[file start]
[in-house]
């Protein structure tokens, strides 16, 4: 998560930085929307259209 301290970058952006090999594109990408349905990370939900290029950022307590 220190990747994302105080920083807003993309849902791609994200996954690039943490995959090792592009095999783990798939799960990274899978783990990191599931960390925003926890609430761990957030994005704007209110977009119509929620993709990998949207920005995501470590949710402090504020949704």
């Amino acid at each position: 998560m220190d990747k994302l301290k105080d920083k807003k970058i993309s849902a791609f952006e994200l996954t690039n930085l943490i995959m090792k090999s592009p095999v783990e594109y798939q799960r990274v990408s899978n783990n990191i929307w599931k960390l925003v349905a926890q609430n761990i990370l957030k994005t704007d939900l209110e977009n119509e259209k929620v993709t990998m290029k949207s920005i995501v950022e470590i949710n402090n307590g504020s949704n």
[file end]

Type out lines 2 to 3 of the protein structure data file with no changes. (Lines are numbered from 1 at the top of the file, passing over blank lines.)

């Protein structure tokens, strides 16, 4: 998560930085929307259209 301290970058952006090999594109990408349905990370939900290029950022307590 220190990747994302105080920083807003993309849902791609994200996954690039943490995959090792592009095999783990798939799960990274899978783990990191599931960390925003926890609430761990957030994005704007209110977009119509929620993709990998949207920005995501470590949710402090504020949704």
């Amino acid at each position: 998560m220190d990747k994302l301290k105080d920083k807003k970058i993309s849902a791609f952006e994200l996954t690039n930085l943490i995959m090792k090999s592009p095999v783990e594109y798939q799960r990274v990408s899978n783990n990191i929307w599931k960390l925003v349905a926890q609430n761990i990370l957030k994005t704007d939900l209110e977009n119509e259209k929620v993709t990998m290029k949207s920005i995501v950022e470590i949710n402090n307590g504020s949704n």